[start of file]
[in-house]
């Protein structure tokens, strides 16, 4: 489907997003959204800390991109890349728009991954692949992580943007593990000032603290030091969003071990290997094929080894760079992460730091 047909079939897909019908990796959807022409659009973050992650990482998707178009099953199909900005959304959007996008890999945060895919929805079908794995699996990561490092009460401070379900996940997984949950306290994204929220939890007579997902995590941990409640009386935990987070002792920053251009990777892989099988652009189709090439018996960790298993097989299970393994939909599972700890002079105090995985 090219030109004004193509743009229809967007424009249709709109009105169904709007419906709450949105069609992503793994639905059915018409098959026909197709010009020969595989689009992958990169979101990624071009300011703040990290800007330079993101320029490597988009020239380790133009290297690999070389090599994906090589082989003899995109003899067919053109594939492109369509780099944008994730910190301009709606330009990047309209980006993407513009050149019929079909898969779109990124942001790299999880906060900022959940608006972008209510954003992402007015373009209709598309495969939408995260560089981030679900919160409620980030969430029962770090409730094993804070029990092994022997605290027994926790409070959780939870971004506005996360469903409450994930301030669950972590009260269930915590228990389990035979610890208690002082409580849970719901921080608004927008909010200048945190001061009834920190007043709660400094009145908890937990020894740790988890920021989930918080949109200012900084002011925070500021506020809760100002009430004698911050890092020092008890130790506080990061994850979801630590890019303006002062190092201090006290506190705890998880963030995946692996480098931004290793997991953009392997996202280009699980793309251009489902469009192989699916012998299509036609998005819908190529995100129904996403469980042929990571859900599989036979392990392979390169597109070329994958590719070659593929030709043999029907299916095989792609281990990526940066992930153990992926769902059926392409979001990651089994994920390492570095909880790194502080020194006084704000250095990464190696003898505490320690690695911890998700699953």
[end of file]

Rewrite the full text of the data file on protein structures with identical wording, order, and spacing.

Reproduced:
[in-house]
């Protein structure tokens, strides 16, 4: 489907997003959204800390991109890349728009991954692949992580943007593990000032603290030091969003071990290997094929080894760079992460730091 047909079939897909019908990796959807022409659009973050992650990482998707178009099953199909900005959304959007996008890999945060895919929805079908794995699996990561490092009460401070379900996940997984949950306290994204929220939890007579997902995590941990409640009386935990987070002792920053251009990777892989099988652009189709090439018996960790298993097989299970393994939909599972700890002079105090995985 090219030109004004193509743009229809967007424009249709709109009105169904709007419906709450949105069609992503793994639905059915018409098959026909197709010009020969595989689009992958990169979101990624071009300011703040990290800007330079993101320029490597988009020239380790133009290297690999070389090599994906090589082989003899995109003899067919053109594939492109369509780099944008994730910190301009709606330009990047309209980006993407513009050149019929079909898969779109990124942001790299999880906060900022959940608006972008209510954003992402007015373009209709598309495969939408995260560089981030679900919160409620980030969430029962770090409730094993804070029990092994022997605290027994926790409070959780939870971004506005996360469903409450994930301030669950972590009260269930915590228990389990035979610890208690002082409580849970719901921080608004927008909010200048945190001061009834920190007043709660400094009145908890937990020894740790988890920021989930918080949109200012900084002011925070500021506020809760100002009430004698911050890092020092008890130790506080990061994850979801630590890019303006002062190092201090006290506190705890998880963030995946692996480098931004290793997991953009392997996202280009699980793309251009489902469009192989699916012998299509036609998005819908190529995100129904996403469980042929990571859900599989036979392990392979390169597109070329994958590719070659593929030709043999029907299916095989792609281990990526940066992930153990992926769902059926392409979001990651089994994920390492570095909880790194502080020194006084704000250095990464190696003898505490320690690695911890998700699953």